There are many cmdlets that take a PSCredential object to run under the context of that specific user.
When running a script interactively this can easily be solved using similar syntax (using SharePoint Online cmdlets in the example)
# Open connection to SharePoint Online admin portal Connect-SPOService -Url $adminUrl -Credential (Get-Credential)
Unfortunately while this method is very handy it won’t work when implementing a script as part of an unattended solution so we have to instantiate credential object.
A credential object is made up of two parts a string representing the username and a SecureString representing the user password.
To create the SecureString object the following syntax is used
# Define clear text string for username and password [string]$userName = 'MyUserName' [string]$userPassword = 'MySuperSecurePassword' # Convert to SecureString [securestring]$secStringPassword = ConvertTo-SecureString $userPassword -AsPlainText -Force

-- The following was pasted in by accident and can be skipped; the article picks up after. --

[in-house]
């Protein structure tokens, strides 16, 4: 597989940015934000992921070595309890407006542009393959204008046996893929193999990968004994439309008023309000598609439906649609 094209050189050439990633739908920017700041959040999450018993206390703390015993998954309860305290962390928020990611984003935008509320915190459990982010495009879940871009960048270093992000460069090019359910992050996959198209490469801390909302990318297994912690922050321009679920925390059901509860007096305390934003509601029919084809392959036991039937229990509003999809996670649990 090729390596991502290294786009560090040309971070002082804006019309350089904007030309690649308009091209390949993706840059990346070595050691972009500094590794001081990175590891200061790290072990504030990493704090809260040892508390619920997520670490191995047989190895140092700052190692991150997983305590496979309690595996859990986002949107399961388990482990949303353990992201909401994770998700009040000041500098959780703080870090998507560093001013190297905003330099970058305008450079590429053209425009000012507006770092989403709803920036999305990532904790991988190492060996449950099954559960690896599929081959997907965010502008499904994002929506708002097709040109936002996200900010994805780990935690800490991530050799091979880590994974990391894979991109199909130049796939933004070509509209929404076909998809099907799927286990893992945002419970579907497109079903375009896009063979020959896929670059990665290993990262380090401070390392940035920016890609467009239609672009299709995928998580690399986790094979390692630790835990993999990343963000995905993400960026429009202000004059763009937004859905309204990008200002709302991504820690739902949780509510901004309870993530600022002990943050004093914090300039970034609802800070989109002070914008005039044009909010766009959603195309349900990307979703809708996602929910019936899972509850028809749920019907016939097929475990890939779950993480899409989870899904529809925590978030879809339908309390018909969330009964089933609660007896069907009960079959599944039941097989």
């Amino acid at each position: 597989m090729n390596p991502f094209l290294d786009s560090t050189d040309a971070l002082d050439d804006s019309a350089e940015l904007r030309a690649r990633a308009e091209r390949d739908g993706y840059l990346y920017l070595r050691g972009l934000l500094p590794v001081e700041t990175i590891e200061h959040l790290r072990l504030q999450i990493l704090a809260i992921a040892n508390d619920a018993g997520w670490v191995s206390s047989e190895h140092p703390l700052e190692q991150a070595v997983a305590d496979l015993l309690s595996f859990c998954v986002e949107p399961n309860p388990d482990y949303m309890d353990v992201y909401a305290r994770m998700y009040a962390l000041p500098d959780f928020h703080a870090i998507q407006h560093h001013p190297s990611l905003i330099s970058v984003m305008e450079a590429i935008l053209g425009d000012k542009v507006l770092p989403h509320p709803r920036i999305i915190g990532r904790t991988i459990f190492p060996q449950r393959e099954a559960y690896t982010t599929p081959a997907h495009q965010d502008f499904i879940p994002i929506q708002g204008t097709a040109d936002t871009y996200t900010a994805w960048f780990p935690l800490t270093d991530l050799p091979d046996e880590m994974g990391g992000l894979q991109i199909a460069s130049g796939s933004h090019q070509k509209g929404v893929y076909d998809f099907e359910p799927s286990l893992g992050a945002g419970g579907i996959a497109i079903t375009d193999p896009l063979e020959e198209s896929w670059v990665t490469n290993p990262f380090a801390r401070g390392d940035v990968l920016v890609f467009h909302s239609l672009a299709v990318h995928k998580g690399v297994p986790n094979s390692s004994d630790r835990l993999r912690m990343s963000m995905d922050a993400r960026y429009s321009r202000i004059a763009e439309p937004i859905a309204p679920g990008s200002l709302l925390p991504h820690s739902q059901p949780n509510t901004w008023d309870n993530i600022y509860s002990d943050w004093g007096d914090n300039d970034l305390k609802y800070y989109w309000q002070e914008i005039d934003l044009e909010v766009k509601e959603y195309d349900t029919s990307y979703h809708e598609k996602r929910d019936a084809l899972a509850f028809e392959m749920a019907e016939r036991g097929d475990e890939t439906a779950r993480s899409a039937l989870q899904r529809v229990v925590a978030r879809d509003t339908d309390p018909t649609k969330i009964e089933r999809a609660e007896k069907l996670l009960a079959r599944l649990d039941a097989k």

Once the SecureString object has been created the PSCredential object can be created with the following syntax
[pscredential]$credObject = New-Object System.Management.Automation.PSCredential ($userName, $secStringPassword)
The resultant pscredential object can be passed to any cmdlet requiring/using the -PSCredential parameter.
Note: This is just an example so I use a plain text password in my script this is never a good idea or practice in a production environment. If storing credentials in a script is a requirement follow instructions in this article where I describe alternatives methods which are way more secure than a plain text string. Functions mentioned in the article can be found in my IT-Toolbox Module